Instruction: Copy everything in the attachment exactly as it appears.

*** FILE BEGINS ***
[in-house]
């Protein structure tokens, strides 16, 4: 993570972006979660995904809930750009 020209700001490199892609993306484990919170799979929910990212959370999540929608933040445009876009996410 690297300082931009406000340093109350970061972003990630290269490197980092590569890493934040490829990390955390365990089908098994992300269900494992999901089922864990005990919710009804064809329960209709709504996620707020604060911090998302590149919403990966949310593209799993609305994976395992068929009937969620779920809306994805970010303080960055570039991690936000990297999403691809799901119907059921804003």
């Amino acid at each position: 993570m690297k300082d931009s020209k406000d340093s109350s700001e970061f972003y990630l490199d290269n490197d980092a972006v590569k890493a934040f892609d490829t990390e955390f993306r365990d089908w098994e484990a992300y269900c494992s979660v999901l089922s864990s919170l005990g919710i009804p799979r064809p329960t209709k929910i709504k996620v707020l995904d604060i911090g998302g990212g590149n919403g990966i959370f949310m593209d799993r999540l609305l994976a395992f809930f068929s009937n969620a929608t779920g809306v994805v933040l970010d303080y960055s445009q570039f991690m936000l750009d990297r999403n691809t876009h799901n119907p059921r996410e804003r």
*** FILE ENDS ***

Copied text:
[in-house]
């Protein structure tokens, strides 16, 4: 993570972006979660995904809930750009 020209700001490199892609993306484990919170799979929910990212959370999540929608933040445009876009996410 690297300082931009406000340093109350970061972003990630290269490197980092590569890493934040490829990390955390365990089908098994992300269900494992999901089922864990005990919710009804064809329960209709709504996620707020604060911090998302590149919403990966949310593209799993609305994976395992068929009937969620779920809306994805970010303080960055570039991690936000990297999403691809799901119907059921804003």
């Amino acid at each position: 993570m690297k300082d931009s020209k406000d340093s109350s700001e970061f972003y990630l490199d290269n490197d980092a972006v590569k890493a934040f892609d490829t990390e955390f993306r365990d089908w098994e484990a992300y269900c494992s979660v999901l089922s864990s919170l005990g919710i009804p799979r064809p329960t209709k929910i709504k996620v707020l995904d604060i911090g998302g990212g590149n919403g990966i959370f949310m593209d799993r999540l609305l994976a395992f809930f068929s009937n969620a929608t779920g809306v994805v933040l970010d303080y960055s445009q570039f991690m936000l750009d990297r999403n691809t876009h799901n119907p059921r996410e804003r």